I was extremely lucky to have a very fulfilling childhood. I grew up in Lahore-Pakistan in the 90’s. Our ancestral home is in a village about 120km south of Lahore. I opened my eyes in and spent my childhood with people from all walks of life; this contributed to in-built social awareness and also filled my heart with an abundance of love. Social gatherings with tons of delicious, simple and local food were a norm in my life from as far back as I can remember.
My Baba (father) was the orchestrator of a million wonderful memories and of who I am as a human being. He ensured that our lives were meaningful, there was never any monotony. He taught us how to be humble, giving, loving, selfless and modest yet poised, aware, educated, socially aware and ready to face the world. My mother complemented his ambitions beautifully.
My life has always been embedded with diversity. I went to school in Lahore, which was a perfectly imperfect city. Bustling with life, colours and racing to compete with the modern metropoles of the world, while retaining its rich and eccentric cultural heritage. Lahories are the most serious foodies I have come across. The city provides uncountable opportunities to enjoy food; from the simplest of street food to modern international level restaurants. Contrastingly, the air and life our village was much more simple, pure.
We always had access to an abundance of fresh produce. So, our palette was very seasonal. I have memories of playing and running through the fruit farms with my siblings and cousins. We would sit next to a tube well (a well with a turbine used for irrigation) on a cool but humid summer evening and eat paratha and mango achaar (pickle). To this day I can close my eyes and taste the tart flavour of the unripe mango against the cold buttery flat bread. Baba also made sure we travelled well. We religiously visited the breathtakingly beautiful northern areas of Pakistan every summer and also many foreign countries which exposed us to different cuisines.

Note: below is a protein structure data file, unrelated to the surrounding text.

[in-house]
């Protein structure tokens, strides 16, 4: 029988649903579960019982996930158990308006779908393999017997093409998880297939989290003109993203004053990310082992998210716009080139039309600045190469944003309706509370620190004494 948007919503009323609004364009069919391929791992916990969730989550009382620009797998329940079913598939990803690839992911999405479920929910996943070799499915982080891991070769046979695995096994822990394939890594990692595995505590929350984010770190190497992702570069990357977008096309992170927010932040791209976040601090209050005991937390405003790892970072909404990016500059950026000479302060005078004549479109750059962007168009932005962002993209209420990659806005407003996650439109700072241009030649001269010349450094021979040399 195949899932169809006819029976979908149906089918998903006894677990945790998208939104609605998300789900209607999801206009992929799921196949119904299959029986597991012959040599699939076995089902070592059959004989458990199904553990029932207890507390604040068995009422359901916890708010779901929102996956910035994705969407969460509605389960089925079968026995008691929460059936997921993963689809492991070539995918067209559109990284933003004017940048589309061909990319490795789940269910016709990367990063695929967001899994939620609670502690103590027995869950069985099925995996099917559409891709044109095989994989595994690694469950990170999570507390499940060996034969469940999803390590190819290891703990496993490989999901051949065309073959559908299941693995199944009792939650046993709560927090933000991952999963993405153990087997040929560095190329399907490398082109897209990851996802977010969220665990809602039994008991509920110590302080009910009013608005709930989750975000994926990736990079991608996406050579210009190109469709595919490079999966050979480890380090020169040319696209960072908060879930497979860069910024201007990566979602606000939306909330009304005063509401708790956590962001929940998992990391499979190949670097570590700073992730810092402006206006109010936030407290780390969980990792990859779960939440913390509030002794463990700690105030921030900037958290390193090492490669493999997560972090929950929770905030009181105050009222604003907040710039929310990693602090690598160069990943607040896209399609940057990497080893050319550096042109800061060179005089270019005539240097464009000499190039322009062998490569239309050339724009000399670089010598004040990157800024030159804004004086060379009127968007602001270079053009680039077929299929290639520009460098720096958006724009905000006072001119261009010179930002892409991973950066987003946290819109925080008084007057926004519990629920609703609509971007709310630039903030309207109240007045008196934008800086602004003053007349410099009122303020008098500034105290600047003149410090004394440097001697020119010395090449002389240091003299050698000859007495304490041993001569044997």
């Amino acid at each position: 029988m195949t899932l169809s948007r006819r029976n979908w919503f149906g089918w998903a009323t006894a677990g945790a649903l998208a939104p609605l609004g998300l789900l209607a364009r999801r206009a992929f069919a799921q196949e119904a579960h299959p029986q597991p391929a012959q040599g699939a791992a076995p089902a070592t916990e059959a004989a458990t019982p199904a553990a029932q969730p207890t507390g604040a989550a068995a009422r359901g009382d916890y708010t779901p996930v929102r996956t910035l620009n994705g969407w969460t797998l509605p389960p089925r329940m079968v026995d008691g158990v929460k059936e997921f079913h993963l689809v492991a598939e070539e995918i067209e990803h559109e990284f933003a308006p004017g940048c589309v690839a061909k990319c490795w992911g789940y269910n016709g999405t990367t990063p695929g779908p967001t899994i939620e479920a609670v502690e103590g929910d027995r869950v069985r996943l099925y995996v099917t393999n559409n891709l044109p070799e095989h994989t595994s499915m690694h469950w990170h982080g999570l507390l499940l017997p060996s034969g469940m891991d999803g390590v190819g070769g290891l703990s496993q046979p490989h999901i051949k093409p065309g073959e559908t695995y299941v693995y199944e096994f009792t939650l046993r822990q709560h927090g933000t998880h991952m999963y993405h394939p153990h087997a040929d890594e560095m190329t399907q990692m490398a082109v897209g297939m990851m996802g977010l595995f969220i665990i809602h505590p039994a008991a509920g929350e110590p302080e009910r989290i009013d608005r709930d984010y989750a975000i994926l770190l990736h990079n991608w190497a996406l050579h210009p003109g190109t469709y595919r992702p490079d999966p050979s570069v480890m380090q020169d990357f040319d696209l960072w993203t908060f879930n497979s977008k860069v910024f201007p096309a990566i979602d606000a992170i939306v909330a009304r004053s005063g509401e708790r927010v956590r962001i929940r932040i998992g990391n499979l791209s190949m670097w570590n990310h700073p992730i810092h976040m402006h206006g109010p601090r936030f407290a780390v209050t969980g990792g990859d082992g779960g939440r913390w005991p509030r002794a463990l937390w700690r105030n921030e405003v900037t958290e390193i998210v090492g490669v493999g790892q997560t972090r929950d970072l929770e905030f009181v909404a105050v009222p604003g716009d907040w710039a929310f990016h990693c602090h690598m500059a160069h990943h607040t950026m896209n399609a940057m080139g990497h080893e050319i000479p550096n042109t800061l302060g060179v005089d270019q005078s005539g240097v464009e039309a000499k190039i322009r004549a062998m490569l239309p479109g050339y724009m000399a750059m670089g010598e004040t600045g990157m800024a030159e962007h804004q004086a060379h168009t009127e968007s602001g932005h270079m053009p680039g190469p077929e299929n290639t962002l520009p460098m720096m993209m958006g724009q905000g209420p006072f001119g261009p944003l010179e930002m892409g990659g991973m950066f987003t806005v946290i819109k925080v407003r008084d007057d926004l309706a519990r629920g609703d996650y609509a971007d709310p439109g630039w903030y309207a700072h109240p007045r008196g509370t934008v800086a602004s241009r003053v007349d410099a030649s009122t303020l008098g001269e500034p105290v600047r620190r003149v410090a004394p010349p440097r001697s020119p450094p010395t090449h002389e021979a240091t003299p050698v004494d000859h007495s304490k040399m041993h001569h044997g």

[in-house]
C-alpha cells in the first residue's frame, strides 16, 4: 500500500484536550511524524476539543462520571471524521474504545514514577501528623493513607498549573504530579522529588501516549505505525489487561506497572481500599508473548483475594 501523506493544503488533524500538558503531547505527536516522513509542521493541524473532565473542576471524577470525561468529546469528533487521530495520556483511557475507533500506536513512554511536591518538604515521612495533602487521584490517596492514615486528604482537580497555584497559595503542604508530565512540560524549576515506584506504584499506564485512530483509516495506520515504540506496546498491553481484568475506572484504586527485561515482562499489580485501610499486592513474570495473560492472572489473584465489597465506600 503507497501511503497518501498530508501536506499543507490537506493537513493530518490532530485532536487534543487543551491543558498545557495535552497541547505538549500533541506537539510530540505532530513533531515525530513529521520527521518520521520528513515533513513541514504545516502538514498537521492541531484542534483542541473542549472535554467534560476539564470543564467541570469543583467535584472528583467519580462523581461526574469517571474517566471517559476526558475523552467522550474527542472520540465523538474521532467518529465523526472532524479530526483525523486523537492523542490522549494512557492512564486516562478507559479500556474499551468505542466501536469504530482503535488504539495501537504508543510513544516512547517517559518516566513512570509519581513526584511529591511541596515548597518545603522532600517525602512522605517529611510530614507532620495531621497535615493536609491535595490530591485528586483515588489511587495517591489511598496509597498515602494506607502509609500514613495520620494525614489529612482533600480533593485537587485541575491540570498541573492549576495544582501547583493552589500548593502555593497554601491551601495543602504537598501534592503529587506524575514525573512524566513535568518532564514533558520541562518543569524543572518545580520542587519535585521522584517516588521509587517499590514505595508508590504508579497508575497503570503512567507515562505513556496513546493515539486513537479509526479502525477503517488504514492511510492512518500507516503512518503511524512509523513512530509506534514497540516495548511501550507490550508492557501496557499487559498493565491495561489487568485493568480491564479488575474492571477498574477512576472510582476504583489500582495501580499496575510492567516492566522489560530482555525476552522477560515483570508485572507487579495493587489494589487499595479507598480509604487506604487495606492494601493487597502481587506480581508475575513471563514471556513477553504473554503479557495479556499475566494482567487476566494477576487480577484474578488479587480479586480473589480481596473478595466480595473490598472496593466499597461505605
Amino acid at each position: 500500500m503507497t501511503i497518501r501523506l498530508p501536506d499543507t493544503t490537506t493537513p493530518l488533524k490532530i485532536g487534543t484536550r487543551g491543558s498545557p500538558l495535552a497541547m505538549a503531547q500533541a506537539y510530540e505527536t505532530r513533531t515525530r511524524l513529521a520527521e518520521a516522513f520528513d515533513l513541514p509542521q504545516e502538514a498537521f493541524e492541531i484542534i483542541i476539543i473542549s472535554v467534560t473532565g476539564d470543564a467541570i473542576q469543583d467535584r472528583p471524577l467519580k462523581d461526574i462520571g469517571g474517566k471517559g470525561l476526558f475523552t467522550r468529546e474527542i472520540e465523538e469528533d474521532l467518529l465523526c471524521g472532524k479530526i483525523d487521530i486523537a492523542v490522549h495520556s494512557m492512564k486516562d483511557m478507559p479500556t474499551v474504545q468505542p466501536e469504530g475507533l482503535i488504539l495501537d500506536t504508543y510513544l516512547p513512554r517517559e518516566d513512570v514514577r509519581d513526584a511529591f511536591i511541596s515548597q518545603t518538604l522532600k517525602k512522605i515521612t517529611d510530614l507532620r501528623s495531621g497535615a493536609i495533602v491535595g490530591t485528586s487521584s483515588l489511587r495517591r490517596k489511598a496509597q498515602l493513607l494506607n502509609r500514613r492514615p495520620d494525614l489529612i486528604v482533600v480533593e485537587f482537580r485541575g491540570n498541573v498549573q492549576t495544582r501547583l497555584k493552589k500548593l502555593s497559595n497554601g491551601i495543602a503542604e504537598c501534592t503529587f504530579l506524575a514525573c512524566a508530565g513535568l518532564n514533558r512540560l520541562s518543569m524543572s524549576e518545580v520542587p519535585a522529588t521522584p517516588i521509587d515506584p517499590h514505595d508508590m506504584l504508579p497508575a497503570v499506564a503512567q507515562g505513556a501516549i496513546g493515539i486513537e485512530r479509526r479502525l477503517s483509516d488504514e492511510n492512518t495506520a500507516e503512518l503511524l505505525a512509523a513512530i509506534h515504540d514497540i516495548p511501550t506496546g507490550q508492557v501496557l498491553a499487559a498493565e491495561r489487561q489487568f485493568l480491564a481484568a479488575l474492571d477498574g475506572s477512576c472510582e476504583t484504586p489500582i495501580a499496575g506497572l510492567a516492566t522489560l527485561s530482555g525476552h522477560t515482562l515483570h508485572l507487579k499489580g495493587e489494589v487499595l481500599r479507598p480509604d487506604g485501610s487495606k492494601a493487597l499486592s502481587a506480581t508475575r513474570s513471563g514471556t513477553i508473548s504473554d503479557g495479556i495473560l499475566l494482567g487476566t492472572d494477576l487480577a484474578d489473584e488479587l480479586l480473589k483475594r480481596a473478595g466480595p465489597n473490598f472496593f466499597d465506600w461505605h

Food, Sufi music, travel and education are the most integral part of my memories. We lived a ‘real’ life yet were allowed to romanticize with our feelings, thoughts and ideas. The perfect backdrop for my love affair with food had been set.
My Baba and husband are the two most important people in my life and they are the best human beings I have come across. My husband echoes the qualities of selflessness and hospitality that were strong traits of my father's personality. Hence, cooking, serving food and entertaining has always been on the top of my priority list.
I moved to England after marriage. We were both very young and wanted to complete our education. I started university in London. Although worlds apart Lahore and London had characteristics in common: food, a welcoming atmosphere and a richness of culture, all virtues of great importance to me. My childhood had made me strong and secure, so I blended comfortably into the cultural melting pot that London is. Walking through a river of strangers everyday made me feel comfortably at home.
London inspired me to explore flavours and ingredients further and I continued to cook away. I would not be who I am without my love for and attachment to food. I read the law at a university in Bloomsbury and worked for a law firm in Moorgate but realised that my passion was cooking.
We have a little girl now who loves to eat. I want to be able to help her create beautiful memories around food and through this medium help you explore your own food story.